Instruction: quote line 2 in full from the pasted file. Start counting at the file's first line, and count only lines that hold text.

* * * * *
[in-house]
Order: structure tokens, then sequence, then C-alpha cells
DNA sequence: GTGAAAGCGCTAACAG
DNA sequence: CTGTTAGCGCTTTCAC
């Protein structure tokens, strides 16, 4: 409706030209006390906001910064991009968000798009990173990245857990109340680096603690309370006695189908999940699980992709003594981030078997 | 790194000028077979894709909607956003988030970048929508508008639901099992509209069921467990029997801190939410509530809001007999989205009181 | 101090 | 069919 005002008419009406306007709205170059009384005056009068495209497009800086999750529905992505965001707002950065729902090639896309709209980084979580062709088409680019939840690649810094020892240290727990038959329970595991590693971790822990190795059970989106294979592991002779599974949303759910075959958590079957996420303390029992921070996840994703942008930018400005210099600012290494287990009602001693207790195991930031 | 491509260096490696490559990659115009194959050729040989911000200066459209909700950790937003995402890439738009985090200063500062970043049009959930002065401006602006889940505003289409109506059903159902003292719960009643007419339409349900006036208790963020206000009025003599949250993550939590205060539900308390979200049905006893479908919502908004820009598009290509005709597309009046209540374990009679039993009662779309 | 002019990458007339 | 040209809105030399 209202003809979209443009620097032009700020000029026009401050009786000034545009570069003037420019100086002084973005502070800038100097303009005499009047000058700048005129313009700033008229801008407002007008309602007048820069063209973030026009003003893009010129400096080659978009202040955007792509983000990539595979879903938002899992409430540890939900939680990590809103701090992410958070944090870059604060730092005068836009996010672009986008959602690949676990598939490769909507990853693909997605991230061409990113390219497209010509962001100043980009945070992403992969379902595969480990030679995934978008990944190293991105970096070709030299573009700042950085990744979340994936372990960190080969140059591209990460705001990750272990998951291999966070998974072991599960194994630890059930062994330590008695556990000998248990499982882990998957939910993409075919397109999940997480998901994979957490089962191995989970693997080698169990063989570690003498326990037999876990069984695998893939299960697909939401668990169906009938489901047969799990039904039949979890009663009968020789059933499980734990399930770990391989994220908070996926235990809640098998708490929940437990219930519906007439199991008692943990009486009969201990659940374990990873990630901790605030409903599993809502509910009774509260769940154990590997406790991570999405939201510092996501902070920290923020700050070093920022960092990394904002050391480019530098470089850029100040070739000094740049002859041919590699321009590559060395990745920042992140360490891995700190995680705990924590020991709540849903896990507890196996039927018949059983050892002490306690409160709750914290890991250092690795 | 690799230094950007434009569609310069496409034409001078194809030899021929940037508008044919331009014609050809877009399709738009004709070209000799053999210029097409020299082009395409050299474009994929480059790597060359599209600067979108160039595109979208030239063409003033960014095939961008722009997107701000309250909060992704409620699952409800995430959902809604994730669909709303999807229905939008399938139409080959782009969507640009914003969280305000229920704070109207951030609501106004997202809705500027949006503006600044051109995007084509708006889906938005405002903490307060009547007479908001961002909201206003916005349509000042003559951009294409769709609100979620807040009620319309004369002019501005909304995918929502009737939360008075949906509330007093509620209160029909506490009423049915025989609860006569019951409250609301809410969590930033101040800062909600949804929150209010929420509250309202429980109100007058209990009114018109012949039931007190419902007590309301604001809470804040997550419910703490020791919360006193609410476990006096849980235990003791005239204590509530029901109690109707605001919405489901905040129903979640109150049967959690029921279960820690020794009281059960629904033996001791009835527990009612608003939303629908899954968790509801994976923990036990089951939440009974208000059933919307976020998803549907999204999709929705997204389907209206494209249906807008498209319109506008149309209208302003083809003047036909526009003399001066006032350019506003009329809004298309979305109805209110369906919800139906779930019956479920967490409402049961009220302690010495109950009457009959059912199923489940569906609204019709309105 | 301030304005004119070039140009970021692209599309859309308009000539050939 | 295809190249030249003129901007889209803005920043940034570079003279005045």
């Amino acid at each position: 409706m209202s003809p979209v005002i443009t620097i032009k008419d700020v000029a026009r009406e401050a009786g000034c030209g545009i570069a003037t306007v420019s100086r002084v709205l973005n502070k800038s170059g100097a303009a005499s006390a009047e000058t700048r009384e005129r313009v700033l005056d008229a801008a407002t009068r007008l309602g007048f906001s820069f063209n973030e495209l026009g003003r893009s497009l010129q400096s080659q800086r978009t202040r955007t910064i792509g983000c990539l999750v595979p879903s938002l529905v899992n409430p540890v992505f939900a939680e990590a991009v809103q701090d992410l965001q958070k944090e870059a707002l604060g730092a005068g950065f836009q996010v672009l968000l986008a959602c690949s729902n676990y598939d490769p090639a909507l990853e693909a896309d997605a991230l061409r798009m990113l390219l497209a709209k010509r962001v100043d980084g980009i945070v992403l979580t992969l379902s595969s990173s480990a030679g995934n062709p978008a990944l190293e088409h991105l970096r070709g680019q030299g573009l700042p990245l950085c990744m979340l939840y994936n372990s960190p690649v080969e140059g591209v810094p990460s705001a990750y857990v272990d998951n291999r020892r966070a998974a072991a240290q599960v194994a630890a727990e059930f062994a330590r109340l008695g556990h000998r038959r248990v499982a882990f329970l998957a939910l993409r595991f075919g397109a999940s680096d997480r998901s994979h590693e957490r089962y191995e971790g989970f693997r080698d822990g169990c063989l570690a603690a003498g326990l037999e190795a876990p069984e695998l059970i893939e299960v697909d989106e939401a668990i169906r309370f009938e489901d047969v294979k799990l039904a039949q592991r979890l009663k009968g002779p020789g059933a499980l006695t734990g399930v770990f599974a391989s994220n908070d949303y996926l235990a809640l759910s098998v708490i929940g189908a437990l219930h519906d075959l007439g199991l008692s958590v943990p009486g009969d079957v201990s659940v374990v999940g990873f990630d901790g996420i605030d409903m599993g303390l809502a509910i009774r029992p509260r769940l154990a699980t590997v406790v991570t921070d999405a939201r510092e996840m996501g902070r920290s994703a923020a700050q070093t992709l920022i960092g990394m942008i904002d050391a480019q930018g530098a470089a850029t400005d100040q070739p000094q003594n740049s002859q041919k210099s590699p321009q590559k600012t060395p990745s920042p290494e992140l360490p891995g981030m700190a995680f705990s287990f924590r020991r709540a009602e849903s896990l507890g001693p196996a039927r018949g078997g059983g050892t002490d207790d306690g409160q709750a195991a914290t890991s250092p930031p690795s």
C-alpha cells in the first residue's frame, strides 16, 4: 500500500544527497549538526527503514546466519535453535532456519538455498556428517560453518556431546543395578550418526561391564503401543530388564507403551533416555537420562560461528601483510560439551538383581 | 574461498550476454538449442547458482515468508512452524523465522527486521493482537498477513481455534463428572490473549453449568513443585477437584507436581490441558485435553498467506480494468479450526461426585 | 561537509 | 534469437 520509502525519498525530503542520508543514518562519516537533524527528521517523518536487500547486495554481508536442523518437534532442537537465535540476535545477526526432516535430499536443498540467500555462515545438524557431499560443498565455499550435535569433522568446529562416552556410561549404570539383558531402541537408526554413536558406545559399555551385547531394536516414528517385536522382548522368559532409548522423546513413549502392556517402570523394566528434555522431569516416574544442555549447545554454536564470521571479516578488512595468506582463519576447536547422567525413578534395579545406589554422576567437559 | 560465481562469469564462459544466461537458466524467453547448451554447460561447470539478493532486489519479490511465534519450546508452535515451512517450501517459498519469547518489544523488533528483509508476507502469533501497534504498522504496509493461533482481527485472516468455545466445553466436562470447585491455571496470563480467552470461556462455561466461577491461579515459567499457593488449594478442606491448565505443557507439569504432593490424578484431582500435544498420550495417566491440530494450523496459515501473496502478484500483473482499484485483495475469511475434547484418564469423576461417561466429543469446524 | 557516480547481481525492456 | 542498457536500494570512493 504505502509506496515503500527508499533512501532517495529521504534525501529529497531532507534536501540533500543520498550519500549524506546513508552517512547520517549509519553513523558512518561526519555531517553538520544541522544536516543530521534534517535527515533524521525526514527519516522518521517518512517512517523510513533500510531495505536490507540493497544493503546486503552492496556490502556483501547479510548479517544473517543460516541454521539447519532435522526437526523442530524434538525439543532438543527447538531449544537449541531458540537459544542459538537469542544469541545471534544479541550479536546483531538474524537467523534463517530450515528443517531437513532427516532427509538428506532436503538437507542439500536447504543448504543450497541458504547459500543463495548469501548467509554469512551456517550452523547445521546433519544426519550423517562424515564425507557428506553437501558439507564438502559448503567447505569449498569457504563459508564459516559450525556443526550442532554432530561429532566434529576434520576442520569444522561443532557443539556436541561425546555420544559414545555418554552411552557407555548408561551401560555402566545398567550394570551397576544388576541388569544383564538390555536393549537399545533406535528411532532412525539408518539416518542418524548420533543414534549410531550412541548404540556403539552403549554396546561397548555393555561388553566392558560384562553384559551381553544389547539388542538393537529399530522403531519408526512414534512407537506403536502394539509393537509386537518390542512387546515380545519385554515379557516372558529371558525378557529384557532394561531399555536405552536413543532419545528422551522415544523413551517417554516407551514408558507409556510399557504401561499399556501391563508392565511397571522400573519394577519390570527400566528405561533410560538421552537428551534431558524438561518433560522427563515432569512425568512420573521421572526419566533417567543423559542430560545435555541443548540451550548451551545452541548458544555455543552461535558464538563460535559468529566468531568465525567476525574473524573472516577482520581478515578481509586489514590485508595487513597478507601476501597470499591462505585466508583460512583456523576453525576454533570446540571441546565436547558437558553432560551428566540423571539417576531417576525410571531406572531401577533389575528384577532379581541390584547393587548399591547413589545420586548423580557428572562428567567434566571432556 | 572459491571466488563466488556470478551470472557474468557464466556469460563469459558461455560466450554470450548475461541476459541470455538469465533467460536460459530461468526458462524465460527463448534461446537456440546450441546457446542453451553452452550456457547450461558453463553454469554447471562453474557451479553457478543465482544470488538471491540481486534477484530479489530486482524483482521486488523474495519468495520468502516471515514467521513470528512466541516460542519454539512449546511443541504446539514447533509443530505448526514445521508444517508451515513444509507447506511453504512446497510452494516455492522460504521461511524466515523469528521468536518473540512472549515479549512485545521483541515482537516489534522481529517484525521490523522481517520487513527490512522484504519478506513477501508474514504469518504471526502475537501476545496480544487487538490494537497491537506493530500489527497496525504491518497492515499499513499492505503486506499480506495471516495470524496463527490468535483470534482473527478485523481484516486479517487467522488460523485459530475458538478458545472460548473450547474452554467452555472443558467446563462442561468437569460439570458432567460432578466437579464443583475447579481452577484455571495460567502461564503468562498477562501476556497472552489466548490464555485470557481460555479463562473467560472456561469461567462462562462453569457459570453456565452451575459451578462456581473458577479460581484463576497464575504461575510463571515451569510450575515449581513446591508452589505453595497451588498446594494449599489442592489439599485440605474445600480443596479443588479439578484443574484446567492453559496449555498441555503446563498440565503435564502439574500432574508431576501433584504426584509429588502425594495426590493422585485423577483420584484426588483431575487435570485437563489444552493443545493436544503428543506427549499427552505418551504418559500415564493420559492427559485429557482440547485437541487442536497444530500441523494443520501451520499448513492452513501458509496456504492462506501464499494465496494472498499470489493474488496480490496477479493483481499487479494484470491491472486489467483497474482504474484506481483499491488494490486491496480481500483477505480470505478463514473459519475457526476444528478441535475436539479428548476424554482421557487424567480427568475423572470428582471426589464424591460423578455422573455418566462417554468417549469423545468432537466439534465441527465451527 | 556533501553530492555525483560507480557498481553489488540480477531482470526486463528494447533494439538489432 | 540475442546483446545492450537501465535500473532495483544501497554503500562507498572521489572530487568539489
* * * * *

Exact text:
Order: structure tokens, then sequence, then C-alpha cells